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  • Writer's pictureSummers Family Law

Divorcing Foreign Assets: Navigating Changing Exchange Rates

I recently came across an interesting appellate decision, Gazelle v. Gazelle, that highlights some of the complexities that can arise when divorcing spouses have assets overseas.


This case involved a long-term marriage between Ayca and Guy Gazelle. A major marital asset was real estate Ayca owned in Turkey that was inherited from her family. Not surprisingly, valuing these foreign properties in U.S. dollars became a key issue.


Both sides had the Turkish properties appraised back in 2016 and stipulated to certain exchange rates through October 2017. However, the case dragged on for years after that. During the lengthy trial, the Turkish lira started falling dramatically compared to the dollar.


Ayca asked the judge to take judicial notice of the updated exchange rates, but he declined. When the judge issued the divorce judgment in late 2020, he stuck with the 2016 appraised values in Turkish lira and converted them to dollars using the earlier exchange rates.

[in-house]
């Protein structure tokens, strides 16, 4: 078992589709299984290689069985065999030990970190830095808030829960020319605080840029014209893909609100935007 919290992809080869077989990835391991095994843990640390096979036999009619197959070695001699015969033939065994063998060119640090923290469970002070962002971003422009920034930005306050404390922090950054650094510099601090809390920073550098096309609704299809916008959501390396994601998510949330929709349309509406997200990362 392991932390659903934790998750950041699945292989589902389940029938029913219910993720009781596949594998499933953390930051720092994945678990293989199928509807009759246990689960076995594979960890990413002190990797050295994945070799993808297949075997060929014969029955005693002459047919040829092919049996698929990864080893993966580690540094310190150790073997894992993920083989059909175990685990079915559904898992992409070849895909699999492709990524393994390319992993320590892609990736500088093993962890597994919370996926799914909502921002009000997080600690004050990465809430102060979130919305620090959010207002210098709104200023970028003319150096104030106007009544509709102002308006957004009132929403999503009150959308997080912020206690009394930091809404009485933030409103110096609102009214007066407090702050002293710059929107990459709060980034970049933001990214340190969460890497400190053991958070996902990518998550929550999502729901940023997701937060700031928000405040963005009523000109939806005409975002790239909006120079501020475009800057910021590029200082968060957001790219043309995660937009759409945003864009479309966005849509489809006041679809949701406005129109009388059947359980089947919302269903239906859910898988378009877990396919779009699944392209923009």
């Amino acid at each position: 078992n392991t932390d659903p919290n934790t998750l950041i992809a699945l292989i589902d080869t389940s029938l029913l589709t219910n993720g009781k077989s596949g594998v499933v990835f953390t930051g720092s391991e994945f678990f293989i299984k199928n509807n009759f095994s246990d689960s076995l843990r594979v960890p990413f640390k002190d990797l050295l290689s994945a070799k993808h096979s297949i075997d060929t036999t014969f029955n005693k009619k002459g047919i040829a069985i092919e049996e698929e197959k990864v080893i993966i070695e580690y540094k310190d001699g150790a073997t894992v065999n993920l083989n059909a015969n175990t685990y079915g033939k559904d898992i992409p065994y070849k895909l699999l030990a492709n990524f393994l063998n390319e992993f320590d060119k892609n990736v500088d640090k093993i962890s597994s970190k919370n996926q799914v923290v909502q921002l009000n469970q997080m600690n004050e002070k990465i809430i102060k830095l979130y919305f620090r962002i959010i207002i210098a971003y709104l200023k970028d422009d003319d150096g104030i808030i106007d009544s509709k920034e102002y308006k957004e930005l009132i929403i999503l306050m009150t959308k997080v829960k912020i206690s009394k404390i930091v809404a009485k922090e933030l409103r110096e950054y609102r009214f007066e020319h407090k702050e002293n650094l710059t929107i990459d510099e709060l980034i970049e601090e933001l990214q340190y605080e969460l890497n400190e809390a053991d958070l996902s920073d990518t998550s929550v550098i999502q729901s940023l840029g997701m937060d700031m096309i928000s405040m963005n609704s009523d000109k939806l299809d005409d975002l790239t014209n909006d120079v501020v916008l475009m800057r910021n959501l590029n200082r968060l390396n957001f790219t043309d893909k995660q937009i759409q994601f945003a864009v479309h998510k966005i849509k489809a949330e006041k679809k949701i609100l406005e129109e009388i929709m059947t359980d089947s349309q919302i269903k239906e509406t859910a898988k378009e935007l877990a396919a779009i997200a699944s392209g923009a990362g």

Ayca appealed, arguing this shortchanged her in the property division because the properties were worth much less in dollars by 2020 due to currency fluctuations. However, the Appeals Court affirmed. It noted that exchange rate drops don't necessarily correlate with decreases in the actual value of foreign assets measured in local currency.


This case teaches some important lessons for divorcing spouses with foreign assets:


  • Appraisals and exchange rates can become stale during prolonged litigation. The value of overseas property in dollars depends on both local market conditions and currency swings.


  • Don't assume a falling exchange rate means assets are worth less in dollars. Local inflation could offset currency declines. The total picture matters.


  • Consider asset division options like selling properties and splitting proceeds rather than assigning them at fixed, disputed values.


  • For spousal support, regularly adjust for exchange rate changes through modification reviews, not automatic self-adjusting orders.


When international assets are involved, divorce gets even more complicated. Hire an experienced attorney to help navigate the financial complexities.


Disclaimer: The content provided in this blog is for informational and educational purposes only. It should not be construed as legal advice and readers should not act upon any information provided without seeking professional legal counsel. The author does not guarantee the completeness or accuracy of the information provided. This blog is not intended to create an attorney-client relationship between the author and the reader.

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